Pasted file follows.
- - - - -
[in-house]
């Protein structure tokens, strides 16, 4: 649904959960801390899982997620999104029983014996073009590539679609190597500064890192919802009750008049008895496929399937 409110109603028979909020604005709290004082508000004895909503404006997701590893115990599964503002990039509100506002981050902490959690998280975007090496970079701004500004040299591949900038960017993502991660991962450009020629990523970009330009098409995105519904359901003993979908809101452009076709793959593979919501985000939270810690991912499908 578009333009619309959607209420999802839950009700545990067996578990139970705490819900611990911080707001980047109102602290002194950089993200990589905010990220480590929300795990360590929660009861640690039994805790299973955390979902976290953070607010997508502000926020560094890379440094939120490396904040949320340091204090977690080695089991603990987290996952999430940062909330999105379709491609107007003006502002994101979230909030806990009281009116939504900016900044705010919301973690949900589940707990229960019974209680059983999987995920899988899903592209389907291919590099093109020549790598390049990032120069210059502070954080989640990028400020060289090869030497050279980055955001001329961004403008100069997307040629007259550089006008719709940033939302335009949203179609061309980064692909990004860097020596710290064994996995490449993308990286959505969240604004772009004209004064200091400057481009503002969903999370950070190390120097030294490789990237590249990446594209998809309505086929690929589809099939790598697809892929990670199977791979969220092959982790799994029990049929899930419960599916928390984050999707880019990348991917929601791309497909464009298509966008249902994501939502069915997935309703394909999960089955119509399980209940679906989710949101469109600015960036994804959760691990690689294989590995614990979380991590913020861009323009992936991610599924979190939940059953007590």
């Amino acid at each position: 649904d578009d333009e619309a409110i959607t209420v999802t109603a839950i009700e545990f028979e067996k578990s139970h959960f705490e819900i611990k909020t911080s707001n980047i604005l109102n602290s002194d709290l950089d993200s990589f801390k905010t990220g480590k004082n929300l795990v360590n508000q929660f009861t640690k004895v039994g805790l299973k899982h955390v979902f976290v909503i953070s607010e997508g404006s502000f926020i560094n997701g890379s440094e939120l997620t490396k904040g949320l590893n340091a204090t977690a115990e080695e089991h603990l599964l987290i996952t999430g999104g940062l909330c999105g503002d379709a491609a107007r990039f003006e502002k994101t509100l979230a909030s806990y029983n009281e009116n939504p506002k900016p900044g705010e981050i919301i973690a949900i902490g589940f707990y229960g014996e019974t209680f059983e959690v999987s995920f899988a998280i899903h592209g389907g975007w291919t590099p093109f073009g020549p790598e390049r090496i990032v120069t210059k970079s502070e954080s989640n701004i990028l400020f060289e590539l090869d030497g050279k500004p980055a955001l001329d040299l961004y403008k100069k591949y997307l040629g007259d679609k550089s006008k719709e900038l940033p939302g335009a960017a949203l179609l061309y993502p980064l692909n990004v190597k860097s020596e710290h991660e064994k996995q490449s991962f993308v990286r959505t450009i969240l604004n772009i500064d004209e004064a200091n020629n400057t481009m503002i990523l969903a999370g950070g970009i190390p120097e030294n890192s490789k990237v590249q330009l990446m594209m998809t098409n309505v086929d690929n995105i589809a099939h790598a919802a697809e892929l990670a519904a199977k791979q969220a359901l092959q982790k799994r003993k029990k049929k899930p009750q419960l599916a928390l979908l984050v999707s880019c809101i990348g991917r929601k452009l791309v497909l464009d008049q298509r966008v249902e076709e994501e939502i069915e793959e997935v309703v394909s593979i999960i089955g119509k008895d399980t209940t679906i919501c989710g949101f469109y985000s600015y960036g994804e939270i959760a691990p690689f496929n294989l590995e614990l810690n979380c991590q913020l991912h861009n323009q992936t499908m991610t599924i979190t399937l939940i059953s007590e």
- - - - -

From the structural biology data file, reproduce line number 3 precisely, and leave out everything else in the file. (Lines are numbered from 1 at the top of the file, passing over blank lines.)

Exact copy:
């Amino acid at each position: 649904d578009d333009e619309a409110i959607t209420v999802t109603a839950i009700e545990f028979e067996k578990s139970h959960f705490e819900i611990k909020t911080s707001n980047i604005l109102n602290s002194d709290l950089d993200s990589f801390k905010t990220g480590k004082n929300l795990v360590n508000q929660f009861t640690k004895v039994g805790l299973k899982h955390v979902f976290v909503i953070s607010e997508g404006s502000f926020i560094n997701g890379s440094e939120l997620t490396k904040g949320l590893n340091a204090t977690a115990e080695e089991h603990l599964l987290i996952t999430g999104g940062l909330c999105g503002d379709a491609a107007r990039f003006e502002k994101t509100l979230a909030s806990y029983n009281e009116n939504p506002k900016p900044g705010e981050i919301i973690a949900i902490g589940f707990y229960g014996e019974t209680f059983e959690v999987s995920f899988a998280i899903h592209g389907g975007w291919t590099p093109f073009g020549p790598e390049r090496i990032v120069t210059k970079s502070e954080s989640n701004i990028l400020f060289e590539l090869d030497g050279k500004p980055a955001l001329d040299l961004y403008k100069k591949y997307l040629g007259d679609k550089s006008k719709e900038l940033p939302g335009a960017a949203l179609l061309y993502p980064l692909n990004v190597k860097s020596e710290h991660e064994k996995q490449s991962f993308v990286r959505t450009i969240l604004n772009i500064d004209e004064a200091n020629n400057t481009m503002i990523l969903a999370g950070g970009i190390p120097e030294n890192s490789k990237v590249q330009l990446m594209m998809t098409n309505v086929d690929n995105i589809a099939h790598a919802a697809e892929l990670a519904a199977k791979q969220a359901l092959q982790k799994r003993k029990k049929k899930p009750q419960l599916a928390l979908l984050v999707s880019c809101i990348g991917r929601k452009l791309v497909l464009d008049q298509r966008v249902e076709e994501e939502i069915e793959e997935v309703v394909s593979i999960i089955g119509k008895d399980t209940t679906i919501c989710g949101f469109y985000s600015y960036g994804e939270i959760a691990p690689f496929n294989l590995e614990l810690n979380c991590q913020l991912h861009n323009q992936t499908m991610t599924i979190t399937l939940i059953s007590e």